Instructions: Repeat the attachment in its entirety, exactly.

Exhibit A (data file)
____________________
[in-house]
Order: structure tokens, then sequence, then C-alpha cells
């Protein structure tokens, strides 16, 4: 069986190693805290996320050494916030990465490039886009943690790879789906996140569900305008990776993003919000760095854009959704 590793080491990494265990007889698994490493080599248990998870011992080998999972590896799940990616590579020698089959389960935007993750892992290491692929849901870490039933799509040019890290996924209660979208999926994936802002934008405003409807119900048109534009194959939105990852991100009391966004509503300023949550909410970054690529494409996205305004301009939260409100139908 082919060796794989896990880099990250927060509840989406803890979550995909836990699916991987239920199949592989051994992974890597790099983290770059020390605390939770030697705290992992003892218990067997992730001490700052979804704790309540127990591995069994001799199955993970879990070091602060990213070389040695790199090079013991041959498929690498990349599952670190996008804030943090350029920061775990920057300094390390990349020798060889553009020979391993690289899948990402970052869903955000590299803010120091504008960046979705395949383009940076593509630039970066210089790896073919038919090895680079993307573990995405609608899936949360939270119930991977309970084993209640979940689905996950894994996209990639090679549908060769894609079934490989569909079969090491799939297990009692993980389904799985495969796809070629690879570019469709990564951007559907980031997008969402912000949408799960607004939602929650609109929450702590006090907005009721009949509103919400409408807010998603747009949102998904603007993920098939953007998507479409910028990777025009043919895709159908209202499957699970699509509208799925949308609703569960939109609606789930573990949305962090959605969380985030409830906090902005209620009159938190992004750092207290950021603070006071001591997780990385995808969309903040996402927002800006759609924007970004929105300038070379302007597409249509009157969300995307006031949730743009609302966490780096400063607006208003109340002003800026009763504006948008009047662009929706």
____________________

[in-house]
Order: structure tokens, then sequence, then C-alpha cells
């Protein structure tokens, strides 16, 4: 069986190693805290996320050494916030990465490039886009943690790879789906996140569900305008990776993003919000760095854009959704 590793080491990494265990007889698994490493080599248990998870011992080998999972590896799940990616590579020698089959389960935007993750892992290491692929849901870490039933799509040019890290996924209660979208999926994936802002934008405003409807119900048109534009194959939105990852991100009391966004509503300023949550909410970054690529494409996205305004301009939260409100139908 082919060796794989896990880099990250927060509840989406803890979550995909836990699916991987239920199949592989051994992974890597790099983290770059020390605390939770030697705290992992003892218990067997992730001490700052979804704790309540127990591995069994001799199955993970879990070091602060990213070389040695790199090079013991041959498929690498990349599952670190996008804030943090350029920061775990920057300094390390990349020798060889553009020979391993690289899948990402970052869903955000590299803010120091504008960046979705395949383009940076593509630039970066210089790896073919038919090895680079993307573990995405609608899936949360939270119930991977309970084993209640979940689905996950894994996209990639090679549908060769894609079934490989569909079969090491799939297990009692993980389904799985495969796809070629690879570019469709990564951007559907980031997008969402912000949408799960607004939602929650609109929450702590006090907005009721009949509103919400409408807010998603747009949102998904603007993920098939953007998507479409910028990777025009043919895709159908209202499957699970699509509208799925949308609703569960939109609606789930573990949305962090959605969380985030409830906090902005209620009159938190992004750092207290950021603070006071001591997780990385995808969309903040996402927002800006759609924007970004929105300038070379302007597409249509009157969300995307006031949730743009609302966490780096400063607006208003109340002003800026009763504006948008009047662009929706």